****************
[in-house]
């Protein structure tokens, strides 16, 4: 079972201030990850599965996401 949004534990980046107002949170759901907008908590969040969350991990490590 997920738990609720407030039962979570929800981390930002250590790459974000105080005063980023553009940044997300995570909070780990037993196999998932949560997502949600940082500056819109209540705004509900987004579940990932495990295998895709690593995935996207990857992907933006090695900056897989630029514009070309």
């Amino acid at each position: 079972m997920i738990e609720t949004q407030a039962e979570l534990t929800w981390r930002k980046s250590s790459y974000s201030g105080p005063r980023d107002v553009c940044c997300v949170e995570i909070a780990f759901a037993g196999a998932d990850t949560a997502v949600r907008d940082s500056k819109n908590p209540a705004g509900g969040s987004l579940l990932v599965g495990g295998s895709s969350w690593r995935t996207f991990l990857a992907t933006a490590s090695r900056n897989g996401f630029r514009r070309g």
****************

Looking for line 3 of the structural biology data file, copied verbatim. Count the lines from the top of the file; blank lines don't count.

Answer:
């Amino acid at each position: 079972m997920i738990e609720t949004q407030a039962e979570l534990t929800w981390r930002k980046s250590s790459y974000s201030g105080p005063r980023d107002v553009c940044c997300v949170e995570i909070a780990f759901a037993g196999a998932d990850t949560a997502v949600r907008d940082s500056k819109n908590p209540a705004g509900g969040s987004l579940l990932v599965g495990g295998s895709s969350w690593r995935t996207f991990l990857a992907t933006a490590s090695r900056n897989g996401f630029r514009r070309g």